Idea of the Day: Commuting Alternatives

From time to time, we’ll throw out an “Idea of the Day” culled from sources here in Arizona and elsewhere.  The following idea, well actually several ideas, revolve around alternatives to driving in this new era of $4-plus gasoline.  The Arizona Republic article, “Employers work to ease commuting costs to offset gas prices,” by Betty Beard tells what it’s all about:

“High gas prices have done more than suck away consumers’ cash.  They also have led many bosses to approve four-day workweeks, telecommuting options, flexible schedules, and mass-transit subsidies.

Call it sticker shock.  This year’s pump prices stunned employers and employees alike into realizing that commuting alone to work could become prohibitively expensive for many workers.  Over time, consistently high gas prices could forever change how we work, experts believe.  Avondale has followed the State of Utah’s lead and switched to a four-day work week, and the State of Arizona is considering doing the same.  Other major employers, including Intel Corp., Salt River Project, APS, and the City of Phoenix, already offer public-transportation subsidies, flexible schedules, or telecommuting.

U-Haul also has about 500 employees working at home in sprawling metro Phoenix.  After this year’s run-up in gasoline prices to $4 or more a gallon, more companies are expected to institute similar programs.  If that happens, experts say, workplaces could change in ways unimaginable, with huge growth in home offices and telecommuting, fewer big-building headquarters, and less need for office parking garages, unless public transportation increases dramatically or vehicles become a lot more fuel-efficient.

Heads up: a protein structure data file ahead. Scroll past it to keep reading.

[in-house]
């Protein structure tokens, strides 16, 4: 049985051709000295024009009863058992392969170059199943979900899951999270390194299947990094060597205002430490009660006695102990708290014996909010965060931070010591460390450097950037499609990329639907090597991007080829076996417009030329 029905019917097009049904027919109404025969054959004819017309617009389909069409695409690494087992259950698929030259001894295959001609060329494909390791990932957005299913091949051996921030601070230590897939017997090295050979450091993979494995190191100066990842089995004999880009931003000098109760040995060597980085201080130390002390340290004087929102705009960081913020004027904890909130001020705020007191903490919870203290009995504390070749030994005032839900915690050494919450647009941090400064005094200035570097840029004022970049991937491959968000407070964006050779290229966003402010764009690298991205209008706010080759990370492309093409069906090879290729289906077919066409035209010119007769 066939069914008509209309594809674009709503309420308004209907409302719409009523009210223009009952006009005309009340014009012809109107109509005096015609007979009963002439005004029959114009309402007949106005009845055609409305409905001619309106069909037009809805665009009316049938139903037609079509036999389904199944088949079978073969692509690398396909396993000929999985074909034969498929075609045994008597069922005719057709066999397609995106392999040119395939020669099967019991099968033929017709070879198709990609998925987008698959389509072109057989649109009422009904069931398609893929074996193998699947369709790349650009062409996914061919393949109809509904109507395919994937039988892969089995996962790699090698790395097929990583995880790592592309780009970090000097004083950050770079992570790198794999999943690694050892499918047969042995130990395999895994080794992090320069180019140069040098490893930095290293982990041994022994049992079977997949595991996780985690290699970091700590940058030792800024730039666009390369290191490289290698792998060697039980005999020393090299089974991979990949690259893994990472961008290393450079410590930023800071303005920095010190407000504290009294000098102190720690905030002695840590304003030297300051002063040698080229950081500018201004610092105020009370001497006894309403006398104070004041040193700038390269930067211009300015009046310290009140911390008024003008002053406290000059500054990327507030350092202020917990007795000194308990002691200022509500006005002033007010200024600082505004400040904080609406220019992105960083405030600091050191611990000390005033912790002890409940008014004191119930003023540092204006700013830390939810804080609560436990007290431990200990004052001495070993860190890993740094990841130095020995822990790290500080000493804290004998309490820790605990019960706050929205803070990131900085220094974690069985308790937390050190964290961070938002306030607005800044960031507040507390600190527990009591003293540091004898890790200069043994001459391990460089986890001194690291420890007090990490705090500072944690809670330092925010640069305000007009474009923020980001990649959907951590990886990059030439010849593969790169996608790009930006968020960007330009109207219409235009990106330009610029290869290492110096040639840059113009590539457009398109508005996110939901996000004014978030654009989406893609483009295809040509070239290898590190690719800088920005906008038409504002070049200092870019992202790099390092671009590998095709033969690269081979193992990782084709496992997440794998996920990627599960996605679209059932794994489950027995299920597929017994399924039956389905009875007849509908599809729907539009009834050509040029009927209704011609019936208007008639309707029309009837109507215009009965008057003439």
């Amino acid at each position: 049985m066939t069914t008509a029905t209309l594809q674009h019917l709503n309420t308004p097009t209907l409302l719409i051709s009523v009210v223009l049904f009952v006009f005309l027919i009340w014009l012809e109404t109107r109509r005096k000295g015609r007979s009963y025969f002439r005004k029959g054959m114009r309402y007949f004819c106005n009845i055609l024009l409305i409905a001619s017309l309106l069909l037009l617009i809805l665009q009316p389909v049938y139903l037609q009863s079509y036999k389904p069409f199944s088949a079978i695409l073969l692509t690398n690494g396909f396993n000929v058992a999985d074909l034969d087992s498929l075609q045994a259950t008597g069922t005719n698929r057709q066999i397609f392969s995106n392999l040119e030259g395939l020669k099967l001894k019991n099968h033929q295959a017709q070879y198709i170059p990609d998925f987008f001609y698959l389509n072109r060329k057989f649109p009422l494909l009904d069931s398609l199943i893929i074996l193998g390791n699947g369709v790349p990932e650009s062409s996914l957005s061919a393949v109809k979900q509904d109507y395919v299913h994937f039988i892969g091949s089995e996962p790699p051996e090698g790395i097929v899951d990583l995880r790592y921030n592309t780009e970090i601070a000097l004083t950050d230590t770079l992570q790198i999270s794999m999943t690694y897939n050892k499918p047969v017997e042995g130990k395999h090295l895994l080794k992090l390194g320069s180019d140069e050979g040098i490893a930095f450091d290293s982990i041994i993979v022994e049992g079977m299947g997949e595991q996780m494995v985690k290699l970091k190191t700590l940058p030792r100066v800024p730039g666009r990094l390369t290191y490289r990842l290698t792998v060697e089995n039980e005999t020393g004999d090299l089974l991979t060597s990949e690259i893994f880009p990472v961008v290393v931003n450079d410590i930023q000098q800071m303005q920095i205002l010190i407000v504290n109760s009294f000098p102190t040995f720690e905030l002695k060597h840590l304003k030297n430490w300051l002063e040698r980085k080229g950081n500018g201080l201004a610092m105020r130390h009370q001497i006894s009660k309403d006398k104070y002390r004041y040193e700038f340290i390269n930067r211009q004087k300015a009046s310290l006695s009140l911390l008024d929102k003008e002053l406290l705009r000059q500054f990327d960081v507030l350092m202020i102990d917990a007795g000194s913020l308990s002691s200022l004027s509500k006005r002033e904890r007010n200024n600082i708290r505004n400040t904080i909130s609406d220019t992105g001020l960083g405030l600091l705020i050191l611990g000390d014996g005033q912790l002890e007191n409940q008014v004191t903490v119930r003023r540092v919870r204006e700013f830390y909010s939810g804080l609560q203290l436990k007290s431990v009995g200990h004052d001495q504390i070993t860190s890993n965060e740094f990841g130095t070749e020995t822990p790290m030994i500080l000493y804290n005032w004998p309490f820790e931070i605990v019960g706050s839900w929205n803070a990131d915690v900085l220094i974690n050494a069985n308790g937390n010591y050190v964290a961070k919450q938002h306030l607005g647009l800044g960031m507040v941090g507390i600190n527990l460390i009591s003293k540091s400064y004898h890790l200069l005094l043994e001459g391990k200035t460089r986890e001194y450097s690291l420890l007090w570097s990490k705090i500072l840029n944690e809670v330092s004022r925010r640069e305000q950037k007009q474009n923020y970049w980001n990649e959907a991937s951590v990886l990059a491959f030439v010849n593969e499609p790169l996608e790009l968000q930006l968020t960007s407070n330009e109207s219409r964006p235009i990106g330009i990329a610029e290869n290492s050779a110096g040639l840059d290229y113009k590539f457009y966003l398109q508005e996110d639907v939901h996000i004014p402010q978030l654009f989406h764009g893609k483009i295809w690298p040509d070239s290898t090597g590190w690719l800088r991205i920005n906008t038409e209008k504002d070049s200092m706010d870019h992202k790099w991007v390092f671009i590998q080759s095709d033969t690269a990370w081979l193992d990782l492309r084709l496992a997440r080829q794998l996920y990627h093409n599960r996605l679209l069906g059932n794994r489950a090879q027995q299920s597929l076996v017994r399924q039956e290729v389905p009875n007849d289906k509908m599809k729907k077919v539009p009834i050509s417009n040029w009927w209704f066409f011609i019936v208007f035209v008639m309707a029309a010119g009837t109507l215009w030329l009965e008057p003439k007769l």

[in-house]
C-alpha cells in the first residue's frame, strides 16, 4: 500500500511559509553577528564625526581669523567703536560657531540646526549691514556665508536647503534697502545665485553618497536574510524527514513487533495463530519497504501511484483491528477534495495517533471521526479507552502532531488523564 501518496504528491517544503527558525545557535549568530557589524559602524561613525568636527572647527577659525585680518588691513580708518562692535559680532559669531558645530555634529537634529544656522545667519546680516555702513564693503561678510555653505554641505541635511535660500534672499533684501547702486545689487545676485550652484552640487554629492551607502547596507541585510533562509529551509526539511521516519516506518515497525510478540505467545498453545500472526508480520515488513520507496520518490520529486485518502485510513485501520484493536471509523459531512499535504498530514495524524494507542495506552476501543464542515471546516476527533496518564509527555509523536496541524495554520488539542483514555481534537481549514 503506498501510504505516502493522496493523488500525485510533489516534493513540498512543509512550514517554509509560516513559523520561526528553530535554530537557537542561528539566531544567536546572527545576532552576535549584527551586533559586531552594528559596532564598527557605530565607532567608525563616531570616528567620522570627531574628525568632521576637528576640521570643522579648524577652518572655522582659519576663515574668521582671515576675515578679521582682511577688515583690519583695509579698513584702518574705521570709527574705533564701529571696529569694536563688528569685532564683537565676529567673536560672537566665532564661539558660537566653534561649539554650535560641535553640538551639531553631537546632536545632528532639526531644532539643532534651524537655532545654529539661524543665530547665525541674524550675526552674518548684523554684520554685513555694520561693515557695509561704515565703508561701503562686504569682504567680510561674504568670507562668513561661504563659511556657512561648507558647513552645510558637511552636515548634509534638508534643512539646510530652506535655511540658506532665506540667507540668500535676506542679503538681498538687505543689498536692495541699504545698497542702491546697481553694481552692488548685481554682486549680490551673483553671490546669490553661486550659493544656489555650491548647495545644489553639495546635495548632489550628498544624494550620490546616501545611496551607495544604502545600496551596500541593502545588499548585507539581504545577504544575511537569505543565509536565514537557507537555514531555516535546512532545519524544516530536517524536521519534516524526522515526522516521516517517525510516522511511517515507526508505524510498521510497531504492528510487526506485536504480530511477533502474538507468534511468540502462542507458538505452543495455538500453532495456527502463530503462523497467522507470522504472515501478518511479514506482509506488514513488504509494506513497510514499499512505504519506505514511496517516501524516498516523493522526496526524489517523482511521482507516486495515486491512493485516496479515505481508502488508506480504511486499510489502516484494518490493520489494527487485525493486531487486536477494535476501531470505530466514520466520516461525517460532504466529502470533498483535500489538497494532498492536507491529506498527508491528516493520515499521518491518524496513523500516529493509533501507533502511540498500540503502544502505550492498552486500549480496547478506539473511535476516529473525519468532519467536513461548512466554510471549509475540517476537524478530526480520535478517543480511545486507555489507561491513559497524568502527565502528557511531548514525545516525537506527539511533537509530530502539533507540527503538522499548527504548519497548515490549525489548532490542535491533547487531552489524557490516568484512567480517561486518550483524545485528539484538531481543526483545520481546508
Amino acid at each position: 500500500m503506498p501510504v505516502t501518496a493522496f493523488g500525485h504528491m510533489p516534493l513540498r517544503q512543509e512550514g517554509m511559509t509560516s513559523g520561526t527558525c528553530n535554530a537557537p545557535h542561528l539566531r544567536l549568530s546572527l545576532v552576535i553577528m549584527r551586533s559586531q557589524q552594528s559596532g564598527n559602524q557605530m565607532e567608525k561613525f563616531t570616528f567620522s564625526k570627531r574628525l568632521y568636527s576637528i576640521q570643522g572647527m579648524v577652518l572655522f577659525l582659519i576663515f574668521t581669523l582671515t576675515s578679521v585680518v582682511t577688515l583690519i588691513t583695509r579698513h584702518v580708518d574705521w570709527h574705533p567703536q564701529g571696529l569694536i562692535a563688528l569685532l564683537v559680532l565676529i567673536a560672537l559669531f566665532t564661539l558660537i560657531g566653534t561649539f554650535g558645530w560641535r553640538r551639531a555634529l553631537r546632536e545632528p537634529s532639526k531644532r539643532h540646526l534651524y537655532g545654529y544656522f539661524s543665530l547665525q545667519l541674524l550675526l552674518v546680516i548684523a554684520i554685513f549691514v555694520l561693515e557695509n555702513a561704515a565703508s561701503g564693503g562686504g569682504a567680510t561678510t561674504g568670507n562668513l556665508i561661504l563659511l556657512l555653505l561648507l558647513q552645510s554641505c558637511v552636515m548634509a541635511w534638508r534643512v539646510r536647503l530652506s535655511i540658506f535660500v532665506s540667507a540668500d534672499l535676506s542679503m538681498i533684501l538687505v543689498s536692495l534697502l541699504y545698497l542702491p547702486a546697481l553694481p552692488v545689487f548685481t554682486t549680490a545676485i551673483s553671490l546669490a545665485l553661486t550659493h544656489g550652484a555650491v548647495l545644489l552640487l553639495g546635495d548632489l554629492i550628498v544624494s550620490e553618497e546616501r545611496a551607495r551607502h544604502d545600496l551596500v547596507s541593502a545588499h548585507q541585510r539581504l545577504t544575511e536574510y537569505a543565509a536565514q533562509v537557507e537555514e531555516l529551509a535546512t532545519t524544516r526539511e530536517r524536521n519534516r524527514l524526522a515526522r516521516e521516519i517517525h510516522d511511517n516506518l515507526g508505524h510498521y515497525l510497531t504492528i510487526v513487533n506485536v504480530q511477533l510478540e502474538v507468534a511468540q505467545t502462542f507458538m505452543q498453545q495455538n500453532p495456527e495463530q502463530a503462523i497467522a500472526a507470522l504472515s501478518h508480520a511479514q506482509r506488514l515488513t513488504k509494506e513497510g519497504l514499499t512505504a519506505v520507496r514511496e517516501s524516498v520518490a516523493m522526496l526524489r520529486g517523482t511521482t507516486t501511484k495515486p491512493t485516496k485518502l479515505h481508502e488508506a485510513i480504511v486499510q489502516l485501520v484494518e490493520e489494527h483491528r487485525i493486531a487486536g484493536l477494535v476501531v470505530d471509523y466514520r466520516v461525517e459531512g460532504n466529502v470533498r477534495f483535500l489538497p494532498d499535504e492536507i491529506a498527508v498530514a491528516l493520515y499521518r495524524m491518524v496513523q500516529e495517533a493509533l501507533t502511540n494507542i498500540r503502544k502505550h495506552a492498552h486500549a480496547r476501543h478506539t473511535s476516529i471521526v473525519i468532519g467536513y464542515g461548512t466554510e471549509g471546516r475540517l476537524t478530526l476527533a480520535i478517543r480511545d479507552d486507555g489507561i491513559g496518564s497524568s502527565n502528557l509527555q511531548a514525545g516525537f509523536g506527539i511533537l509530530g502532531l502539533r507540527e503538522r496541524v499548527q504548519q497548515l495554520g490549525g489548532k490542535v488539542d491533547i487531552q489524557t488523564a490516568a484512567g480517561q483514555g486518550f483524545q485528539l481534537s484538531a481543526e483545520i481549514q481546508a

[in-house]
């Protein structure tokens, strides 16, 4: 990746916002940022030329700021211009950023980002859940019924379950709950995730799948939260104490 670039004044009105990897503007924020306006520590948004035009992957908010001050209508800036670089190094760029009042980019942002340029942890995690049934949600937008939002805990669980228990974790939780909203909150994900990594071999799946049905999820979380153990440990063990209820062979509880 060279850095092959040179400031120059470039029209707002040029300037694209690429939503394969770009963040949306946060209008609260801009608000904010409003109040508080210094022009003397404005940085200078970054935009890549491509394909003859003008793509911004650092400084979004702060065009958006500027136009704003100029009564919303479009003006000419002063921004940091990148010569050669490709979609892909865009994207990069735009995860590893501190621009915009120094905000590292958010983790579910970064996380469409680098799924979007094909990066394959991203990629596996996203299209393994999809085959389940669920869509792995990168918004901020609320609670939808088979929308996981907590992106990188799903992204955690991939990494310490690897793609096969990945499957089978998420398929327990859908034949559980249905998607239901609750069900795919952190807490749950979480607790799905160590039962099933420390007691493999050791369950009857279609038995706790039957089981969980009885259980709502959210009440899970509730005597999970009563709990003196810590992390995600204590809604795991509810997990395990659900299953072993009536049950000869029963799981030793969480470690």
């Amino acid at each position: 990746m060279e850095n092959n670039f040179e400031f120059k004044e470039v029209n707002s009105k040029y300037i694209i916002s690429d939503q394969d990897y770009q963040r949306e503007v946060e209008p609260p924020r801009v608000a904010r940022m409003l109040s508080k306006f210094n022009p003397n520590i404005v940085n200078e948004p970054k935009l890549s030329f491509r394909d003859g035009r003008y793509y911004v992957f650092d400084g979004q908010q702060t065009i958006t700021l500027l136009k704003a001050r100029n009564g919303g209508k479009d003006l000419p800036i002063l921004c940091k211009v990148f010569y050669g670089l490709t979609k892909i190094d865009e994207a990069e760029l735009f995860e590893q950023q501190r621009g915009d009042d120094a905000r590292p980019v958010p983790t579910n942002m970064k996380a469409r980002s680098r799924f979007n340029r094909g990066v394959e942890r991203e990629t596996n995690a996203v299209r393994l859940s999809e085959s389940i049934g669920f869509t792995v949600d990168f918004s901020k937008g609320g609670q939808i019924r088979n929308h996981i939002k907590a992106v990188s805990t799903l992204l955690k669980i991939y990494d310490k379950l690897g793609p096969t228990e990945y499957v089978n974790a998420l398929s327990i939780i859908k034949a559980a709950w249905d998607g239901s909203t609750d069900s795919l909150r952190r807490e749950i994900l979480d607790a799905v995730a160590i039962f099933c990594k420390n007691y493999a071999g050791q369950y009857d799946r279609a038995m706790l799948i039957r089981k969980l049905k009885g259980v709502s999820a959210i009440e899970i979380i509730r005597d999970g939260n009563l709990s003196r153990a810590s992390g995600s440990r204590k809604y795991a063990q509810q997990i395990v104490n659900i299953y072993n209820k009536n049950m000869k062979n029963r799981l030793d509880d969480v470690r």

Even though gasoline prices have come down somewhat, flexibility to help workers deal with gas prices, especially raising mileage reimbursement, has become the workplace perk of the year.  “It definitely has become a huge concern… as it centers around general satisfaction and ability to recruit and retain workers,” said Steve Williams, director of research for the Society for Human Resource Management in Alexandria, VA.  “They (employers) realize that long-distance driving to work is past becoming a hassle.  It has now become an economic issue, and the companies are addressing it by giving employees options,” he said.

Alternatives, summarized below, are detailed in the full article here:

  • ‘Green Fridays’
  • Monthly stipends
  • Company perks
  • Transit options
  • Telecommuting”

One thought on “Idea of the Day: Commuting Alternatives”

  1. Here is a new idea for commuting alternatives. Just say no…

    Instead of commuting, most office workers can work remotely. Remote Office Centers are a fairly new option, but there are facilities in many cities. Remote Office Centers lease individual offices, internet, and phone systems to workers from different companies in shared centers around the suburbs.

    The best way to reduce fuel consumption, traffic congestion and green house gases is to cut your commute from 50-60 miles a day in heavy traffic to 2-4 miles a day through residential roadways.

    Remote Office Center locations can be found by doing a web search on “Remote Office Centers” – in quotes.

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